Microtubules and motors in cell division
Life is all about movement. Cells, the basic units of life, show extensive internal movements that sustain the dynamic organization of the cell’s interior. Cells have to constantly explore their inner space to adjust the position of their components in a response to changes such as growth, progression through the cell cycle, and signals from the environment. To this aim cells use microtubules and actin filaments together with cytoskeleton-associated proteins.
We are interested in how motor proteins and microtubules self-organize to produce large-scale movements in the cell. The work of our lab is focused on meiotic nuclear oscillations, kinetochore capture, spindle assembly, and segregation of damaged proteins in dividing cells. Our approach is live cell imaging at the single-molecule level in fission yeast and mammalian cells, in combination with genetic and biophysical manipulations, e.g., laser ablation. We aim at quantitative descriptions and development of theoretical models that help us understand the self-organization processes in the cell.
Coelho, Miguel; Lade, Steven J.; Alberti, Simon; Gross, Thilo; Tolić, Iva M.
Coelho, Miguel; Dereli, Aygül; Haese, Anett; Kühn, Sebastian; Malinovska, Liliana; DeSantis, Morgan E.; Shorter, James; Alberti, Simon; Gross, Thilo; Tolić-Nørrelykke, Iva M.
Ananthanarayanan, Vaishnavi; Schattat, Martin; Vogel, Sven K.; Krull, Alexander; Pavin, Nenad; Tolić-Nørrelykke, Iva M.
Kalinina, Iana M.; Nandi, Amitabha; Delivani, Petrina; Chacón, Mariola R.; Klemm, Anna; Ramunno-Johnson, Damien; Krull, Alexander; Lindner, Benjamin; Pavin, Nenad; Tolić-Nørrelykke, Iva M.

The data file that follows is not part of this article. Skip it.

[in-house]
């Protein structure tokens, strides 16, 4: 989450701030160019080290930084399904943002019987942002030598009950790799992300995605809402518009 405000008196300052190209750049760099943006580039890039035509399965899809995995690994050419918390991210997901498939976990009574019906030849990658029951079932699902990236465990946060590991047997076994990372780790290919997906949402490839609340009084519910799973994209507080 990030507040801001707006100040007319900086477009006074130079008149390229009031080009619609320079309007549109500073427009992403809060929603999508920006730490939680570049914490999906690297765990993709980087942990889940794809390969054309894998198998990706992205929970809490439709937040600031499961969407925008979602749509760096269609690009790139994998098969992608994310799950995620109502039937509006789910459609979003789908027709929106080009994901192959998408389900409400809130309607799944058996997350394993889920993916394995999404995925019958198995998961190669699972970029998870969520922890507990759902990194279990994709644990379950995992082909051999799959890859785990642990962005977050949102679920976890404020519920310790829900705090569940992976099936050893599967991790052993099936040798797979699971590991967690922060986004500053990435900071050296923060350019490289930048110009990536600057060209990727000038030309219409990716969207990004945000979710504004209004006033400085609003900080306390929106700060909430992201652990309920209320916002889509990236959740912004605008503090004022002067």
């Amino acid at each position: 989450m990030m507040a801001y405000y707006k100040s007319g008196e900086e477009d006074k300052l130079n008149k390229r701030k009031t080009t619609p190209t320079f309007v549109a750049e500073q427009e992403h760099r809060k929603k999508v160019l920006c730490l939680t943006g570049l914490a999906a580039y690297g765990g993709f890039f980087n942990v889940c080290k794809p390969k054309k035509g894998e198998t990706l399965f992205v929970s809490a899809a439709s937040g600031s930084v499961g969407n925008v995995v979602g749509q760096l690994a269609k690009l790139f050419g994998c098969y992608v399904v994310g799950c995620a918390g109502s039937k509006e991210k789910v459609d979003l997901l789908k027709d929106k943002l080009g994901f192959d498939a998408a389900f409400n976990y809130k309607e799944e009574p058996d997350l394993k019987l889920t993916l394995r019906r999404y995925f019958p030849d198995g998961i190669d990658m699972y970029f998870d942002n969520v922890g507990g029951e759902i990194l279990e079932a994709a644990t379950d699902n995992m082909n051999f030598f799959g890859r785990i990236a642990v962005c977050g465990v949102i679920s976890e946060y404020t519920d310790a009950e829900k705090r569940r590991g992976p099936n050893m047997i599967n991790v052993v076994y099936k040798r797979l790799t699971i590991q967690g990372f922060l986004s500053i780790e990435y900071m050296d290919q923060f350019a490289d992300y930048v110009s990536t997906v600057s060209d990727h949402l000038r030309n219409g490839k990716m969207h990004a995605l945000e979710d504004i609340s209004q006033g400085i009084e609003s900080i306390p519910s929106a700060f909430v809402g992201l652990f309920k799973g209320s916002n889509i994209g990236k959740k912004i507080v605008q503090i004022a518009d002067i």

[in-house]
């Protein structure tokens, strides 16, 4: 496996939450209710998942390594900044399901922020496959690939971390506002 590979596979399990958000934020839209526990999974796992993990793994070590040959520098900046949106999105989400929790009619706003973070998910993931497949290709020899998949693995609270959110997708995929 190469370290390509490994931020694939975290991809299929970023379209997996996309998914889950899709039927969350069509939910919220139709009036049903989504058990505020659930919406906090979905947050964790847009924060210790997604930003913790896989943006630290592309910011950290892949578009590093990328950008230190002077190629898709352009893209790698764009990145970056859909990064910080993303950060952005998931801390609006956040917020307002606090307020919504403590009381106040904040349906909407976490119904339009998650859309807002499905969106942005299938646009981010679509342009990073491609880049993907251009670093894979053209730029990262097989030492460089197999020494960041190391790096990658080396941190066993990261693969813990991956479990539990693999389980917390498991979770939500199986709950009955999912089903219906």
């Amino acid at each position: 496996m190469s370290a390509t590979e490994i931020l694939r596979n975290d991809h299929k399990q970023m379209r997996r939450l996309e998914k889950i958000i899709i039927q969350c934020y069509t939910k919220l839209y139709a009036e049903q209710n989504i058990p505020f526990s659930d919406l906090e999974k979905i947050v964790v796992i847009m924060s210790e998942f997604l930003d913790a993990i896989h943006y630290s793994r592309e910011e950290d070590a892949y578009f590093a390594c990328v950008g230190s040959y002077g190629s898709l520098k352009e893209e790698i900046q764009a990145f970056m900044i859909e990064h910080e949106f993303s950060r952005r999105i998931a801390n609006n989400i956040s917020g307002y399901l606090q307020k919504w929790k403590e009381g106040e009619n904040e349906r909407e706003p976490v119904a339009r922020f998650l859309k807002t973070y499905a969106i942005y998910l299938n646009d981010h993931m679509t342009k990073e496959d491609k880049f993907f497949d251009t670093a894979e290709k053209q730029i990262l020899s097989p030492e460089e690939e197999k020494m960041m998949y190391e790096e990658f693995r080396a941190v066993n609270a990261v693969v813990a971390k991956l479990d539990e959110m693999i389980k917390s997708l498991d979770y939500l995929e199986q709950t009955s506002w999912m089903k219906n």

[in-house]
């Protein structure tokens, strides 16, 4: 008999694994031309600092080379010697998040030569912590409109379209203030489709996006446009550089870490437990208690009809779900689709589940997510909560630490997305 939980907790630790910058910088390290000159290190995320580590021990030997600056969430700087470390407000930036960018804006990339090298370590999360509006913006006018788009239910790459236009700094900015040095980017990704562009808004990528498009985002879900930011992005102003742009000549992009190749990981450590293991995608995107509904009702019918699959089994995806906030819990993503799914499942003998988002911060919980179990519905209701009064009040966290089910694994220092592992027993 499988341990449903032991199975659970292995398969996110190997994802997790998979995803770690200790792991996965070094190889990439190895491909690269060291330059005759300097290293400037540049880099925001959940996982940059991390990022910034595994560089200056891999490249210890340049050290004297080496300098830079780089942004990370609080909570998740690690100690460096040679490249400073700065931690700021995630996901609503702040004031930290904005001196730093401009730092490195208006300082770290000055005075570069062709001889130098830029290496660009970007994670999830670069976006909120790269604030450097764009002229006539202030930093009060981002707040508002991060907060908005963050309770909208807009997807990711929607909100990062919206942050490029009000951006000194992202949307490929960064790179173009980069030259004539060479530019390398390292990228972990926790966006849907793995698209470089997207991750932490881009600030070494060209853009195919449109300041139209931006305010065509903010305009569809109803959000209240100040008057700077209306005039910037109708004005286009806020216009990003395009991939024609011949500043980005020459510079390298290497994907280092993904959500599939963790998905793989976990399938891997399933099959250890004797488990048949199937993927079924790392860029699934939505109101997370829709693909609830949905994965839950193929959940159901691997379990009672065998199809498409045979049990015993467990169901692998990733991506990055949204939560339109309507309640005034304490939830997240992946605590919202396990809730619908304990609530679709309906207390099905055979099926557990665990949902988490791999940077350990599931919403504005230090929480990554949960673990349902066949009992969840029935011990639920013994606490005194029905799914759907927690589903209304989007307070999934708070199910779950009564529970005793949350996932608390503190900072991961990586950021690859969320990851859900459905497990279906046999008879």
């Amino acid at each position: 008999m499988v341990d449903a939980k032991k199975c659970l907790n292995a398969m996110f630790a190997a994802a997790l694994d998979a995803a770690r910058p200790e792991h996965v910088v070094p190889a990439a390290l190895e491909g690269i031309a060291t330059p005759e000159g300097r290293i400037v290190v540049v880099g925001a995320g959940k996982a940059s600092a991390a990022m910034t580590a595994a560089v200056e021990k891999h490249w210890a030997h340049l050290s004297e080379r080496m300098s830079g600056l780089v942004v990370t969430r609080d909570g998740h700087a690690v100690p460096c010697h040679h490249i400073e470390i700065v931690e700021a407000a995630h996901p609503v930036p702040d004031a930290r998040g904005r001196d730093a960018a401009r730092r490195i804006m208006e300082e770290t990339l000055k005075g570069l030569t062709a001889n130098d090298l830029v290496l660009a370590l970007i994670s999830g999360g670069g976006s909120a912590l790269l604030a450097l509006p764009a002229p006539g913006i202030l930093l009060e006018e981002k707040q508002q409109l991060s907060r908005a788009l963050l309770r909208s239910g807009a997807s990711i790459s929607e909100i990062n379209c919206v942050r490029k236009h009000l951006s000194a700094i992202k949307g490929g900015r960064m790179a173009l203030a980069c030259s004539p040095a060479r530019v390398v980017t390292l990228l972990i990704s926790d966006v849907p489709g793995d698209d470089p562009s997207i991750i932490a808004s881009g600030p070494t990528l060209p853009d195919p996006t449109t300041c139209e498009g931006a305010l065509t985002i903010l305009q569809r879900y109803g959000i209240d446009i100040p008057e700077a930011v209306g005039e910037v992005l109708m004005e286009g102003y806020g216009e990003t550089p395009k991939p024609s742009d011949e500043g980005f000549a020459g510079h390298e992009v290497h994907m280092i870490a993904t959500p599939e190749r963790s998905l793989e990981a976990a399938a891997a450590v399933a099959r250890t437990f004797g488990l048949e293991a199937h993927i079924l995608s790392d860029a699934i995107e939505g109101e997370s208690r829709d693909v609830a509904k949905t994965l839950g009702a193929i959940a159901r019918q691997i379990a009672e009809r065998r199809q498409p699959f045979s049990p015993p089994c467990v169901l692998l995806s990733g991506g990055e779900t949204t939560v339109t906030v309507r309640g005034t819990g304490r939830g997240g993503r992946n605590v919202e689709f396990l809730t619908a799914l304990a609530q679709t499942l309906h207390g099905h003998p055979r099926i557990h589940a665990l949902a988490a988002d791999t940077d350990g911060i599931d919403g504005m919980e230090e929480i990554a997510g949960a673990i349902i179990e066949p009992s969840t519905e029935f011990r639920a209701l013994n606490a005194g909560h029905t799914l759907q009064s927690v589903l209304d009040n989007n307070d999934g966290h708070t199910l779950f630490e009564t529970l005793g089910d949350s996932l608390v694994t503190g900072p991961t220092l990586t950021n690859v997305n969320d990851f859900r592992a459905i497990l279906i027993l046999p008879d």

Stiess, Michael; Maghelli, Nicola; Kapitein, Lukas C; Gomis-Rüth, Susana; Wilsch-Bräuninger, Michaela; Hoogenraad, Casper C; Tolić-Nørrelykke, Iva M.; Bradke, Frank
Vogel, Sven; Pavin, Nenad; Maghelli, Nicola; Jülicher, Frank; Tolić-Nørrelykke, Iva M.
A complete list of publications can be found here.
What happens when you inherit all your parents' junk
During their lifetime, cells accumulate damage that is inherited by the daughter cells when the mother cell divides. The amount of inherited damage determines how long the daughter cell will live and how fast it will age. We have discovered fusion of protein aggregates as a new strategy that cells use to apportion damage asymmetrically during division. By combining live-cell imaging with a mathematical model, we show that fission yeast cells divide the damage equally between the two daughter cells, but only as long as the amount of damage is low and harmless. However, when the cells are stressed and the damage accumulates to higher levels, the aggregated proteins fuse into a single clump, which is then inherited by one daughter cell, while the other cell is born clean. This form of damage control may be a universal survival strategy for a range of cell types, including stem cells, germ cells, and cancer cells.
Weekly Editors' Picks: Stressed Yeast Paint a Picture of Dorian Gray by Roland G. Roberts PDF
A yeast that does not age